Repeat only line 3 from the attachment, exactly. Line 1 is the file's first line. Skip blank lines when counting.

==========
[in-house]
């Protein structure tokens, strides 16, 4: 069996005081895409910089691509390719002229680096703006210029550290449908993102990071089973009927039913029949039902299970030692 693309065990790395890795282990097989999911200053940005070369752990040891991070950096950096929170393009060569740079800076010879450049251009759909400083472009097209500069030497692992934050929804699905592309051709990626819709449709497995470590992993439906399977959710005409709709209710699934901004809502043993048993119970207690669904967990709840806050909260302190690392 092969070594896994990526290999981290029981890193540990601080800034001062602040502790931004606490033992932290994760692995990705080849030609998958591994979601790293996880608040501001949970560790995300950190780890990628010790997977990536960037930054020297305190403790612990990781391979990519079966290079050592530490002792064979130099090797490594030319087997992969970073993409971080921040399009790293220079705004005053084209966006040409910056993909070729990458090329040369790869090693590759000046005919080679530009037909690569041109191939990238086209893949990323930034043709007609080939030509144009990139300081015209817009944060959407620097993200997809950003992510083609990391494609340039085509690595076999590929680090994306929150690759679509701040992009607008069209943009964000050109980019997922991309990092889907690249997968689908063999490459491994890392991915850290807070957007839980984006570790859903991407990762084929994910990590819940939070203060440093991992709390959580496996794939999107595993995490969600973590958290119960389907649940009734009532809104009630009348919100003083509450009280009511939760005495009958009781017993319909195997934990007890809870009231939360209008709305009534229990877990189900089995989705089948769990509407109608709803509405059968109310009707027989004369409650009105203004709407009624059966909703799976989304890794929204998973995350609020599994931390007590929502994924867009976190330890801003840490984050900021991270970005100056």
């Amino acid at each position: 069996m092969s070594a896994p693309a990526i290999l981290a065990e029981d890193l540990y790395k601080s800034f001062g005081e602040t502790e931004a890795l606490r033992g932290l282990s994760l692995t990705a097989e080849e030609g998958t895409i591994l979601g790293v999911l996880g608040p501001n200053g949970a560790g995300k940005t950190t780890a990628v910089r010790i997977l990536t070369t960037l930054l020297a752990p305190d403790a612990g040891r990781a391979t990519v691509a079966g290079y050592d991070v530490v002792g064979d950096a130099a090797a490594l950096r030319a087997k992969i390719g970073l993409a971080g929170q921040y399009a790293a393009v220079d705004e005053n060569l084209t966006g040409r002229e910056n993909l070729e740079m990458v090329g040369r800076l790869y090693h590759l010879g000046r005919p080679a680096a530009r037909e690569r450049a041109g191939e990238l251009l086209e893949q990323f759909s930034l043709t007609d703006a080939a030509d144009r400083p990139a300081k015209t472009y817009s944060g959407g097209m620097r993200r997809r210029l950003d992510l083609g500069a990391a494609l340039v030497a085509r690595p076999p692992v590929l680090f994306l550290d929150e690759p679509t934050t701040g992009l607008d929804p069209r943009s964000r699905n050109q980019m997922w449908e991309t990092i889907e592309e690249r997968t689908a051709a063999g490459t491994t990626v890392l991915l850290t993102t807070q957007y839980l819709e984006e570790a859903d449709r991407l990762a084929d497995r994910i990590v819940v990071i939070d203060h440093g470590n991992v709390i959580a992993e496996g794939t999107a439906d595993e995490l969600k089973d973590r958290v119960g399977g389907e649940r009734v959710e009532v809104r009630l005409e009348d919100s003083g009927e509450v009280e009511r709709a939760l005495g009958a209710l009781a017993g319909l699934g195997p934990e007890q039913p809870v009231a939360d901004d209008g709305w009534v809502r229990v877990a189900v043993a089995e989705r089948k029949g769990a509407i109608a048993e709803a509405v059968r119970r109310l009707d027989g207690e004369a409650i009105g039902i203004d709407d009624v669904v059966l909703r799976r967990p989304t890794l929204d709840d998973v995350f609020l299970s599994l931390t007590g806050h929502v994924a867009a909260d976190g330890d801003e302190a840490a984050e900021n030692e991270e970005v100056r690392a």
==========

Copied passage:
């Amino acid at each position: 069996m092969s070594a896994p693309a990526i290999l981290a065990e029981d890193l540990y790395k601080s800034f001062g005081e602040t502790e931004a890795l606490r033992g932290l282990s994760l692995t990705a097989e080849e030609g998958t895409i591994l979601g790293v999911l996880g608040p501001n200053g949970a560790g995300k940005t950190t780890a990628v910089r010790i997977l990536t070369t960037l930054l020297a752990p305190d403790a612990g040891r990781a391979t990519v691509a079966g290079y050592d991070v530490v002792g064979d950096a130099a090797a490594l950096r030319a087997k992969i390719g970073l993409a971080g929170q921040y399009a790293a393009v220079d705004e005053n060569l084209t966006g040409r002229e910056n993909l070729e740079m990458v090329g040369r800076l790869y090693h590759l010879g000046r005919p080679a680096a530009r037909e690569r450049a041109g191939e990238l251009l086209e893949q990323f759909s930034l043709t007609d703006a080939a030509d144009r400083p990139a300081k015209t472009y817009s944060g959407g097209m620097r993200r997809r210029l950003d992510l083609g500069a990391a494609l340039v030497a085509r690595p076999p692992v590929l680090f994306l550290d929150e690759p679509t934050t701040g992009l607008d929804p069209r943009s964000r699905n050109q980019m997922w449908e991309t990092i889907e592309e690249r997968t689908a051709a063999g490459t491994t990626v890392l991915l850290t993102t807070q957007y839980l819709e984006e570790a859903d449709r991407l990762a084929d497995r994910i990590v819940v990071i939070d203060h440093g470590n991992v709390i959580a992993e496996g794939t999107a439906d595993e995490l969600k089973d973590r958290v119960g399977g389907e649940r009734v959710e009532v809104r009630l005409e009348d919100s003083g009927e509450v009280e009511r709709a939760l005495g009958a209710l009781a017993g319909l699934g195997p934990e007890q039913p809870v009231a939360d901004d209008g709305w009534v809502r229990v877990a189900v043993a089995e989705r089948k029949g769990a509407i109608a048993e709803a509405v059968r119970r109310l009707d027989g207690e004369a409650i009105g039902i203004d709407d009624v669904v059966l909703r799976r967990p989304t890794l929204d709840d998973v995350f609020l299970s599994l931390t007590g806050h929502v994924a867009a909260d976190g330890d801003e302190a840490a984050e900021n030692e991270e970005v100056r690392a």